A few months ago, I began using them as a method to work through rough patches in my novel.....this way I use the prompt to lead into the REAL story....and sometimes they have been good enough stuff to incorporate into the story...but even when they aren't, they ultimately become a way to develop a character, embroider the genius loci (as important to me as any human character)or even try out a plot change....For *Me*, these sort of non-random prompts have become an invaluable tool.

Just another POV........ =D

Anonymous said...

I hate writing prompts with a burning passion of a thousand suns.

David Noceti said...

@DeAnna: Yeah, I'm guilty of it too. I mean, where do you think I got that book full of writing prompts. :) I also think that they are a way to get immediate feedback and fandom if we are a part of a forum when we do them. After all, part of the drive to write is to share, and if we're always hording things because we're trying to get them published, then we don't get to share. Still, they are something to be weary of.

@Mer: NO! Only my opinions can be expressed on this blog. Mine Mine MINE! Kidding. I'm glad you chimed in. I was honestly thinking, "oooooooh, I don't know if I should post this. It might offend Mer." But I see that you are in good humor as you often are. :) You're going to have to tell me more about this secret ninja skill of adapting prompts into productivity. I want examples. Because as you should know, I'm always open to knew things and never set my beliefs in stone . . . on most things.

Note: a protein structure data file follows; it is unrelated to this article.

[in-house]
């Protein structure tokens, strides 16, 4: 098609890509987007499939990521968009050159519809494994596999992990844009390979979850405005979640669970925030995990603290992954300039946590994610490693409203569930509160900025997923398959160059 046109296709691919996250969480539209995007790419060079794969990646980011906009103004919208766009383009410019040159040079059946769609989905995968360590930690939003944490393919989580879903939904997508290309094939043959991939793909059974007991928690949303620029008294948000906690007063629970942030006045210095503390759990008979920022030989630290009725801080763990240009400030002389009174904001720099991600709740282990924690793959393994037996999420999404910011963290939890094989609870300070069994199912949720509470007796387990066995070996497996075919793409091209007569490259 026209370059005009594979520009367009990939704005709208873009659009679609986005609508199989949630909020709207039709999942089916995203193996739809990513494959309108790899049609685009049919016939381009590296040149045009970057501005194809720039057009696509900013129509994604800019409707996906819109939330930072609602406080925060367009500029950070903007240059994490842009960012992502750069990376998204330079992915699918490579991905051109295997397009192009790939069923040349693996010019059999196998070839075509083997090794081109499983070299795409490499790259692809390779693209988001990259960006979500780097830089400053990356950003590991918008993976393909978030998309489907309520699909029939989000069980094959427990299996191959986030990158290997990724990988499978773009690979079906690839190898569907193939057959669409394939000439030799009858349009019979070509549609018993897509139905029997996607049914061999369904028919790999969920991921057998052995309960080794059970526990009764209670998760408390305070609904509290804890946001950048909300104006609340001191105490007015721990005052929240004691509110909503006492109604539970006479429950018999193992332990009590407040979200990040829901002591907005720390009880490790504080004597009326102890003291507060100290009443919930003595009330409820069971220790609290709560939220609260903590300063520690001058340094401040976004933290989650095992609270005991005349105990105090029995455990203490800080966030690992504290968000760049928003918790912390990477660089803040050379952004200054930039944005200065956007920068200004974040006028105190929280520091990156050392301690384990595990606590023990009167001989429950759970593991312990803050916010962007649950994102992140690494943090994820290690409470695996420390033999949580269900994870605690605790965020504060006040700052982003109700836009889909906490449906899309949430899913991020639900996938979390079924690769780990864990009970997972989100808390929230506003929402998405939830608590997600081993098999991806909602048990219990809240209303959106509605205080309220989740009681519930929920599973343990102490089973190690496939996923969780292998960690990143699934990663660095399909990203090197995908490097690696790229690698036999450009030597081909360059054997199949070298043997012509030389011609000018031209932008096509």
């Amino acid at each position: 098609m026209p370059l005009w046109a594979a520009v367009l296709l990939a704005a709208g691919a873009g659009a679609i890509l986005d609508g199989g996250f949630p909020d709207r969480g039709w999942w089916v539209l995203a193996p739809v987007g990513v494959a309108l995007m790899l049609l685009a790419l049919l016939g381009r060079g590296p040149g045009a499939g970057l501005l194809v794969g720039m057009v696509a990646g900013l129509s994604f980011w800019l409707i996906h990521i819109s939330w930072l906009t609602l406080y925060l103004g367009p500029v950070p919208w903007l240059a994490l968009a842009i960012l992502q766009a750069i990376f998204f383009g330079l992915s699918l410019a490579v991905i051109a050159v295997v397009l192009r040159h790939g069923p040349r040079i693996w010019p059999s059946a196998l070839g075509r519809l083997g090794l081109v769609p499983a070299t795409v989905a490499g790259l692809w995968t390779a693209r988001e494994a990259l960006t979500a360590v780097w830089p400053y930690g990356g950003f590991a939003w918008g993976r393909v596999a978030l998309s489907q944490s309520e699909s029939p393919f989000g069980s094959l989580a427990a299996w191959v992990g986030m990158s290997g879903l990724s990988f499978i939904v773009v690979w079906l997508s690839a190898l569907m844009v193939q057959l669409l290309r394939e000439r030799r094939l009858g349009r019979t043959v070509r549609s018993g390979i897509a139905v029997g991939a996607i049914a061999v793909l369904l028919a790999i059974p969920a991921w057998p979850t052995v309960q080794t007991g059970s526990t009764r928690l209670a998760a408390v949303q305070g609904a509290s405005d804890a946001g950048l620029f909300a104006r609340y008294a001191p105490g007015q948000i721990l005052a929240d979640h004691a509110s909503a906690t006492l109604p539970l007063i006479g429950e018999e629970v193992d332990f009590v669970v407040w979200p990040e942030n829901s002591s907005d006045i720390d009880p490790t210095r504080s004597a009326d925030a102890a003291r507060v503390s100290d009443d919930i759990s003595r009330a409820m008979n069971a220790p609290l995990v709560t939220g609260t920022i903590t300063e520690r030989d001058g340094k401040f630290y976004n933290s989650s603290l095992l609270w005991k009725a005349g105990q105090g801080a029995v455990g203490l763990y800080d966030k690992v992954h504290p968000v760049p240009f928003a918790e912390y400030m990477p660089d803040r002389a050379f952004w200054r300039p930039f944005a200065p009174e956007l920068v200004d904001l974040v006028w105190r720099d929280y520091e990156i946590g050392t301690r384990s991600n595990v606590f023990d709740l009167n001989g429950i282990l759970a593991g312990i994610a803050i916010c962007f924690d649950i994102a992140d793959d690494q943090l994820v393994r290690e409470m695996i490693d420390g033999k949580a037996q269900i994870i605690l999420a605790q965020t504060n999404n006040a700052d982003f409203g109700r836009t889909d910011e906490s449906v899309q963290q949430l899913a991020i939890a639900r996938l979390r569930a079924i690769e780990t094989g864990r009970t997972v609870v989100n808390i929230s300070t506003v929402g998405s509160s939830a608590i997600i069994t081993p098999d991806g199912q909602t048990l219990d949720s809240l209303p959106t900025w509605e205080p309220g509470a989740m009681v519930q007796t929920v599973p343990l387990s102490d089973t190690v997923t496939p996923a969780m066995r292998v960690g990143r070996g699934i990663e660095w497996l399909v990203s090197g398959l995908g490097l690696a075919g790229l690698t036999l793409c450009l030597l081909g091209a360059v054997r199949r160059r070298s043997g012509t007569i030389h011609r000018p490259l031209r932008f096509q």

@damihjva: Damn, that's a whole lot of passion. So have you completed today's writing prompt yet? :oP

Anonymous said...

Yes I did. It goes something like this:

Dave stared in disbelief at the writing prompt.

He'd worked so hard to get to the end of "365 Days of Time-Suck for Writers, Because, Hey ... It's Good Practice", his single purpose to unlock the magical key promised to make him a writer.